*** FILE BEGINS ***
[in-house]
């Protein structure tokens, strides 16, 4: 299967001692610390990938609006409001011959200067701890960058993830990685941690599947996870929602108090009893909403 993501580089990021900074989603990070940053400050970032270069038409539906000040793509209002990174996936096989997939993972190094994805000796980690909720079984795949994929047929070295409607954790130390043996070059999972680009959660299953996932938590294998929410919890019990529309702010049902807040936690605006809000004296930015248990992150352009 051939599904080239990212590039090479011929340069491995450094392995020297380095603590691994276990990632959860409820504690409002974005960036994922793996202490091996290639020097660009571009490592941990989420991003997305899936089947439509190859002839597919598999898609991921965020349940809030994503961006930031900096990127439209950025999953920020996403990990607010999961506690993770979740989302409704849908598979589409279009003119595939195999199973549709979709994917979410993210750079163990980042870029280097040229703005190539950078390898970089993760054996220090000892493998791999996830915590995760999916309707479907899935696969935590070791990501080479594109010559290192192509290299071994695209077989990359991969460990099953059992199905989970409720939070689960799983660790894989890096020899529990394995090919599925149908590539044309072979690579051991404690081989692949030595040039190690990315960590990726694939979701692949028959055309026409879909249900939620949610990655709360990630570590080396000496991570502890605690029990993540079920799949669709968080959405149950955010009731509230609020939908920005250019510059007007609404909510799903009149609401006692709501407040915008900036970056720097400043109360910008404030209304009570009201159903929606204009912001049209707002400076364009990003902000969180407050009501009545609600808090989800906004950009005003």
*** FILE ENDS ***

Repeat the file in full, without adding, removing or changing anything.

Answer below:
[in-house]
């Protein structure tokens, strides 16, 4: 299967001692610390990938609006409001011959200067701890960058993830990685941690599947996870929602108090009893909403 993501580089990021900074989603990070940053400050970032270069038409539906000040793509209002990174996936096989997939993972190094994805000796980690909720079984795949994929047929070295409607954790130390043996070059999972680009959660299953996932938590294998929410919890019990529309702010049902807040936690605006809000004296930015248990992150352009 051939599904080239990212590039090479011929340069491995450094392995020297380095603590691994276990990632959860409820504690409002974005960036994922793996202490091996290639020097660009571009490592941990989420991003997305899936089947439509190859002839597919598999898609991921965020349940809030994503961006930031900096990127439209950025999953920020996403990990607010999961506690993770979740989302409704849908598979589409279009003119595939195999199973549709979709994917979410993210750079163990980042870029280097040229703005190539950078390898970089993760054996220090000892493998791999996830915590995760999916309707479907899935696969935590070791990501080479594109010559290192192509290299071994695209077989990359991969460990099953059992199905989970409720939070689960799983660790894989890096020899529990394995090919599925149908590539044309072979690579051991404690081989692949030595040039190690990315960590990726694939979701692949028959055309026409879909249900939620949610990655709360990630570590080396000496991570502890605690029990993540079920799949669709968080959405149950955010009731509230609020939908920005250019510059007007609404909510799903009149609401006692709501407040915008900036970056720097400043109360910008404030209304009570009201159903929606204009912001049209707002400076364009990003902000969180407050009501009545609600808090989800906004950009005003």